Converting 1 Gram to Milliliters: How-to & Steps

Instructor: Damien Howard

Damien has a master's degree in physics and has taught physics lab to college students.

Converting between grams and milliliters might be a little more complicated than you expect. We'll see how to make this conversion by converting one gram of powdered sugar to milliliters.

Steps to Solving the Problem

Imagine you find yourself working a simple chemistry experiment that has you mixing a solution of powdered sugar and water. The experiment asks for one gram of sugar to be mixed with the water, but the only thing you have to measure the sugar is a beaker marked in milliliters. You remember that one gram of water equals one milliliter of water. So shouldn't one gram of sugar equal one milliliter of sugar? Well, it turns out to be a little more complicated than that.

Unlike a conversion, such as inches to centimeters, where one inch will always equal 2.54 centimeters, one gram can equal varying amounts of milliliters depending on what substance you're measuring. This is because grams and milliliters are units for different types of measurements, which is unlike inches and centimeters which both measure length. A gram is a unit of mass, and a milliliter is a unit of volume. To convert between the two, we need a third property of the material that relates them, and it turns out that property is density.

Density (D) equals mass (m) divided by volume (V). You need to know the density of what you're trying to convert from grams to milliliters. Let's say our powdered sugar has a density of 0.80 g/ml. This is our conversion factor, and we can use this to convert any amount of powdered sugar from grams to milliliters.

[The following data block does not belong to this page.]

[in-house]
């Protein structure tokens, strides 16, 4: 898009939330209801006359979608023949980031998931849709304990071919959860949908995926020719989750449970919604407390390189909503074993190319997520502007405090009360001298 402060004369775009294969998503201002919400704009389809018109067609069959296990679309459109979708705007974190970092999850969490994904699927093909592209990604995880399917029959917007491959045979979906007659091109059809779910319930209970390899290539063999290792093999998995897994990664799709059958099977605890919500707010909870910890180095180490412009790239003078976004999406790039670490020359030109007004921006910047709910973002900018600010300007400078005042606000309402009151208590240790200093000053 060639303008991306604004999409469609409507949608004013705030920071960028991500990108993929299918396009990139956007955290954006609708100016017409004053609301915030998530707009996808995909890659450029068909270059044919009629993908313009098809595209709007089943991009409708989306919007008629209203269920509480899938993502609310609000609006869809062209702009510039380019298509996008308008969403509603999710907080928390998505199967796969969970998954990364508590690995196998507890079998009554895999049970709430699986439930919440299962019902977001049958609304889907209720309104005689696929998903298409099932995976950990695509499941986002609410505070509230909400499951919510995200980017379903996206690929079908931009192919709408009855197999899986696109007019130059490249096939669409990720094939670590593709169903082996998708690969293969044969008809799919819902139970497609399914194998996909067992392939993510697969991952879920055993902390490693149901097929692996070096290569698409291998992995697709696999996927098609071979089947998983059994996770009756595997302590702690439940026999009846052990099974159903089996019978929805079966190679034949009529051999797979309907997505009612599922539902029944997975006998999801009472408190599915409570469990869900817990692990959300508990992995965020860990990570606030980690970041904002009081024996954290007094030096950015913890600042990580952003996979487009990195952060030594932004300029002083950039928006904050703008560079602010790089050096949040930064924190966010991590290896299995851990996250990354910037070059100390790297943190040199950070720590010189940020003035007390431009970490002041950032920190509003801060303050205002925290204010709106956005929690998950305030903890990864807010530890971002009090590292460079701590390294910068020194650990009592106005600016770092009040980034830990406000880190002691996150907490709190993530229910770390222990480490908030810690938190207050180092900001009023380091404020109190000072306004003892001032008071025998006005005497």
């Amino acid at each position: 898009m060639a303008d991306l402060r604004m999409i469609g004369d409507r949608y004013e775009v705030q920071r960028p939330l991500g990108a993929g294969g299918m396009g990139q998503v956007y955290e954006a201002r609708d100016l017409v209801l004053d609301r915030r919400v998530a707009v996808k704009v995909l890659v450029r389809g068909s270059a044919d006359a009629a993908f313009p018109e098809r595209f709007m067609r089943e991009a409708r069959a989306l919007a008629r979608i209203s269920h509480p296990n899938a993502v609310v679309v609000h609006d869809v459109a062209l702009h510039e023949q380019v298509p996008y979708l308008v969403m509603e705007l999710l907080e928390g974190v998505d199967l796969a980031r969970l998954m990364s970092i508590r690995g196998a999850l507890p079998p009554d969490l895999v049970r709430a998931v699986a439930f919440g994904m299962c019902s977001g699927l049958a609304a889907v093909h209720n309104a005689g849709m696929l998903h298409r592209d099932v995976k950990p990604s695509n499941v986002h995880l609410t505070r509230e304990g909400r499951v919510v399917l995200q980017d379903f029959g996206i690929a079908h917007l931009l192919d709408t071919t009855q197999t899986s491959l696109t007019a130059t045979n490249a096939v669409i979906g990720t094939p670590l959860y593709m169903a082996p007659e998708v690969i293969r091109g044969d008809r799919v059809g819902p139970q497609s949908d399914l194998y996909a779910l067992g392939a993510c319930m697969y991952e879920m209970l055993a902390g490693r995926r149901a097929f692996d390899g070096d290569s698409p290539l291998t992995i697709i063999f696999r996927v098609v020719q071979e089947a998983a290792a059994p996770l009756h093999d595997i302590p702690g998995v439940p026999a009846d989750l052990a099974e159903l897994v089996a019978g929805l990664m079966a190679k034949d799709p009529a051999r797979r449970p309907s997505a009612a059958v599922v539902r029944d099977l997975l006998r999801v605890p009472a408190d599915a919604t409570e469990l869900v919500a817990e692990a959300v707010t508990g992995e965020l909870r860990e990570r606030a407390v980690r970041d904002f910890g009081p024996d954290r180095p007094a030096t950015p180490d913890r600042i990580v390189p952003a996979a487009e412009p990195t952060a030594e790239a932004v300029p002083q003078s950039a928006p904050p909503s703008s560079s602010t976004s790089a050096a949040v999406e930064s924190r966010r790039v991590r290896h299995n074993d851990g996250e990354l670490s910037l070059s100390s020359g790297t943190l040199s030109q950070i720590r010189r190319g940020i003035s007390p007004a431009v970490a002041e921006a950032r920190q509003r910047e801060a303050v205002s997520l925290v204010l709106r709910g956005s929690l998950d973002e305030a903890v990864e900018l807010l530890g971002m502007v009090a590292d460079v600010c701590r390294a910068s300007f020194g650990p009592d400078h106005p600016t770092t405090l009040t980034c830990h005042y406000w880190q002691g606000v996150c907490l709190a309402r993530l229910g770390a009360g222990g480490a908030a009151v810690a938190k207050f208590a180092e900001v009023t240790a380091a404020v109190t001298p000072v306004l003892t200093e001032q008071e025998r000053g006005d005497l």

To convert one gram of powdered sugar to milliliters we start with the equation for density.

D = m / V

We are trying to find milliliters, which is volume in this equation. So we need to get volume by itself on one side of the equation. To do this we start by multiplying both sides of the equation by volume.

D * V = (m * V) / V

We know that any number divided by itself equals one.

D * V = m * 1

We also know that any number multiplied by one equals itself.

D * V = m

The shorthand commonly used for the two steps above is saying that the volumes on the right of the equation sign cancel each other out.

Next, we divide both sides of the equation by density in order to cancel it out on the left of the equation sign.

(D * V) / D = m / D

V = m / D

Now that we have volume by itself, we put in 1 g for our mass and 0.80 g/ml for our density.

V = 1 g / 0.80 g/ml

V = 1.3 ml


There is no single solution for converting one gram to milliliters. What you get will depend on the density of the substance you are converting from grams to milliliters. In our example we found that 1 g of powdered sugar with a density of 0.80 g/ml equals 1.3 ml.

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